The rebel Leader Abdul Malik al-Houthi has threatened of hitting vital sites in Riyadh and Dubai, if violence escalates in the Red Sea port city of Hodeida, claiming that the UAE faces economic risks and Saudi army has collapsed at southern borders with Yemen.
Saudi Arabia has been leading a military coalition in Yemen since 26 March 2015, in support of forces loyal to President Hadi to retake areas controlled by Houthi (Ansarullah) group seen as proxy for Iran in the Arab Peninsula country.
At interview with the Houthi-run TV al-Masyrah, Mr. Houthi said their missiles can reach Riyadh, Dubai and Abu Dhabi.
"We have strategic, vital targets that could be targeted in case of Hodeida sees any escalation," he added.
The Houthis say they fire ballistic missiles at Saudi and UAE economic and military targets "in retaliation to coalition strikes on its forces and civilian targets in Yemen". The Saudis, however, say all Houthi missiles have been intercepted, while Emiratis deny any of such attacks.
Last September, the rebels threatened to strike the ports of Jabal Ali in Dubai and Jidda, if the Hodeida is attacked by the Saudi-led coalition.
One year ago, the Wall Street Journal said the Houthi escalated targeting of Saudi oil facilities threatened the Kingdom's economic dynamics and increased the geopolitical tension that has helped maximize oil prices since 2014.
The Houthi leader labeled the UAE role in Yemen as "interfering in the problem", and this puts the Emirati economy in jeopardy. "If aggression continues, the Emirati investments will face real risks."
He said Saudi Arabia should quit illegitimate ambitions in controlling and confiscating Yemeni people freedom and stop aggression if it wants to be peaceful.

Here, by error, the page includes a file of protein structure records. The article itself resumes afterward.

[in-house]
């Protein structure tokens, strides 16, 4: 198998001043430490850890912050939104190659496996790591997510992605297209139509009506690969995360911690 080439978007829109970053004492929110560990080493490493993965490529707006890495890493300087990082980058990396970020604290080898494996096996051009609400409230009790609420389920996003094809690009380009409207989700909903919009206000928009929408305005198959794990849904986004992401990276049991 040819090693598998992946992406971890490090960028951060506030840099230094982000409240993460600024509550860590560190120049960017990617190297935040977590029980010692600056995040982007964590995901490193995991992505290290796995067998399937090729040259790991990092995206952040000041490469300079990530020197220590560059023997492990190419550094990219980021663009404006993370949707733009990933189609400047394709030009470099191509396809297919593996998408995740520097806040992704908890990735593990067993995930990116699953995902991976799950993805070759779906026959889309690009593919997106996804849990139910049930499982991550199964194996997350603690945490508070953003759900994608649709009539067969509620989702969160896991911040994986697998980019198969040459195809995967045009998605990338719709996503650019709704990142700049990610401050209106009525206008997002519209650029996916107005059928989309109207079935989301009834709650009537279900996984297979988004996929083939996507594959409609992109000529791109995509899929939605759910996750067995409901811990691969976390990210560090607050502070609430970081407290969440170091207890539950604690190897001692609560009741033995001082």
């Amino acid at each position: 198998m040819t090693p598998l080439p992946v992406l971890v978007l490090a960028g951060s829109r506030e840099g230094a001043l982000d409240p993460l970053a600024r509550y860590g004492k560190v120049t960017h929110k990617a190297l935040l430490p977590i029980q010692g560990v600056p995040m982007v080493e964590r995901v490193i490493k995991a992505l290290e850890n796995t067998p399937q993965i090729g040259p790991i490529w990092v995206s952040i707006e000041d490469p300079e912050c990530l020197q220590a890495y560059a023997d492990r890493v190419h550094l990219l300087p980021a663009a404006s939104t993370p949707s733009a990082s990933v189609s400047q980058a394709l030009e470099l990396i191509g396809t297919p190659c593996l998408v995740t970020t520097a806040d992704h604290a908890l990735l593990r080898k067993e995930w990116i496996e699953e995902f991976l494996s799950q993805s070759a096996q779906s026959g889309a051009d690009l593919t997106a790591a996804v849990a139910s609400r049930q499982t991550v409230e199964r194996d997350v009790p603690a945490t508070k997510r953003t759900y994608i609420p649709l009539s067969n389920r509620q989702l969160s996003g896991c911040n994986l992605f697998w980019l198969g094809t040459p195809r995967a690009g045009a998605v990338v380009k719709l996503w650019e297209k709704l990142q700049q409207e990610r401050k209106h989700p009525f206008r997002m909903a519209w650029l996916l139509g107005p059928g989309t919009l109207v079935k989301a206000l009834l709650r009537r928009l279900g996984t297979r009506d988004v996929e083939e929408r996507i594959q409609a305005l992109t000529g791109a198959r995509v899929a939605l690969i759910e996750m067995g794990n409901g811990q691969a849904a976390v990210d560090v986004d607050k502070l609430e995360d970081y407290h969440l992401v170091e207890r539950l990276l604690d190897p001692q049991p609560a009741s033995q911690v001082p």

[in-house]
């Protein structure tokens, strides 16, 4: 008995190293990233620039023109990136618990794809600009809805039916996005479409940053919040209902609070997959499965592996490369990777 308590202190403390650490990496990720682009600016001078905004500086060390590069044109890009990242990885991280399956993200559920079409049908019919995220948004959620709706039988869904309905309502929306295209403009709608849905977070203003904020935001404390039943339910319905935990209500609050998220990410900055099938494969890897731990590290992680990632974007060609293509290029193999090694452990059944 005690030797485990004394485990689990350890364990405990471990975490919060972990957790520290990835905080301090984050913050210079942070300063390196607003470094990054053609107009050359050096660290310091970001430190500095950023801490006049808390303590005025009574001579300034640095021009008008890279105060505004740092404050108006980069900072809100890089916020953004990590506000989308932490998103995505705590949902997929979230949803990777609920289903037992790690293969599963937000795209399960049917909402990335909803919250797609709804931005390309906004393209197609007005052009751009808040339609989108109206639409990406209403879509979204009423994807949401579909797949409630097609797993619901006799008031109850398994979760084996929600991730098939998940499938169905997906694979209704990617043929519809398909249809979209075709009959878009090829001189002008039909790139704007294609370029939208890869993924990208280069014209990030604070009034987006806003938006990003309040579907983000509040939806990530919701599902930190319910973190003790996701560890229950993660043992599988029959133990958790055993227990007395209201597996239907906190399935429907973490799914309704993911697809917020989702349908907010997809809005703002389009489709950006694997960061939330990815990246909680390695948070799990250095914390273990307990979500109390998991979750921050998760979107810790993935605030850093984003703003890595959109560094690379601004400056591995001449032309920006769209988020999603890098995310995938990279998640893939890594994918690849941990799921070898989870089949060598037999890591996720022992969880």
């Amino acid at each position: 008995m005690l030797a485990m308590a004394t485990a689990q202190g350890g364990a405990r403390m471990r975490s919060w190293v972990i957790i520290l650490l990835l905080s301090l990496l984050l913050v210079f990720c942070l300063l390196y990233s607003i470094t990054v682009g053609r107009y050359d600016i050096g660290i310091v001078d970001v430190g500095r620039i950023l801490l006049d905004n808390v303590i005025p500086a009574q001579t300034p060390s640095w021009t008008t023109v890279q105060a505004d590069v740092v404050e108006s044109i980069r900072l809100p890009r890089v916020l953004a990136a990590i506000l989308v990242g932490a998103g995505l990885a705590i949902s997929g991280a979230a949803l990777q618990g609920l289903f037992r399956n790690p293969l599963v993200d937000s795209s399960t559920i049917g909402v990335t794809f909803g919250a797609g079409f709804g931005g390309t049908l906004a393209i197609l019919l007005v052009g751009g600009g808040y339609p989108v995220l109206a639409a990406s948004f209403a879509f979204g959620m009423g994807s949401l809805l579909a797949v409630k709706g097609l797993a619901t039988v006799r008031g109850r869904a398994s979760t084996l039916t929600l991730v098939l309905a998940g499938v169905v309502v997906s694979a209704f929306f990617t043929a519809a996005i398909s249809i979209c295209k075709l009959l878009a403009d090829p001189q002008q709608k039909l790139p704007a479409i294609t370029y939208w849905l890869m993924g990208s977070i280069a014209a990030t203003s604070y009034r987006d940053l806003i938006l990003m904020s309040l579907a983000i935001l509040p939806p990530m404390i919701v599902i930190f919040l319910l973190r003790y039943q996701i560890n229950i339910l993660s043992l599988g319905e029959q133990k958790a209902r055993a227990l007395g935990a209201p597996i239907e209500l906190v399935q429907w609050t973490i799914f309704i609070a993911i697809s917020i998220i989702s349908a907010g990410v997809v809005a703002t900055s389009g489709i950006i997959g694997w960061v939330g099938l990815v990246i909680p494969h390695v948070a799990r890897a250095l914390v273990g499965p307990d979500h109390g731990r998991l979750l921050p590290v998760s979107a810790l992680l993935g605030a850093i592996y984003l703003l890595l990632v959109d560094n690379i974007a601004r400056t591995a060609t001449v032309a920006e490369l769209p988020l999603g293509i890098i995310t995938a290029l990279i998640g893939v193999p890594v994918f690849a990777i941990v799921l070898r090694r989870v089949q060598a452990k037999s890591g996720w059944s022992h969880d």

"We had always offered relations with Saudis on good-neighbor basis," but "they want to have superiority relations with Yemen .. They need serious will to alter their viewpoint about the form of relation with us."
He said their participation in talks was to "refute the enemy's allegations that we don't want solution and peace .. Coalition warms to send mercenaries and traitors to attend talks and introduce the aggression on Yemen as internal problem between Yemenis."
Houthi negotiators have presented clear vision based on partnership, the rebel leader claimed, accusing other party of obduracy and coalition of attempts to renege Hodeida pact.
"There is now a chance to implement the Sweden deal's first step and reach understandings on port-associated operations dependent on initial withdrawal of Emiratis and traitors from some areas," he added.
Parties to the 4-year war in Yemen, after 8-day peace talks in Sweden, reached on the 13th of last December an agreement providing for ceasefire in Hodeida and redeployment of both sides' forces, exchanging prisoners and alleviating blockade imposed by Houthis on Taiz.
But none of this has taken place so far, with both sides trading blames for trying to thwart the deal.
The Red Sea city of Hodeida and its ports have been under Houthi control since late 2014, while Yemeni joint forces loyal to legitimate government and Arab coalition have massed at the city's fringes since last November seeking to retake the strategic port.
The conflict has left tens of thousands killed, hundreds of thousands injured, and 3 million displaced, triggering what the UN calls the world's worst humanitarian crisis, with most of the population in need for a type of humanitarian aid and immediate protection, including 14 million people risking famine and some 1.8 million children suffering malnutrition.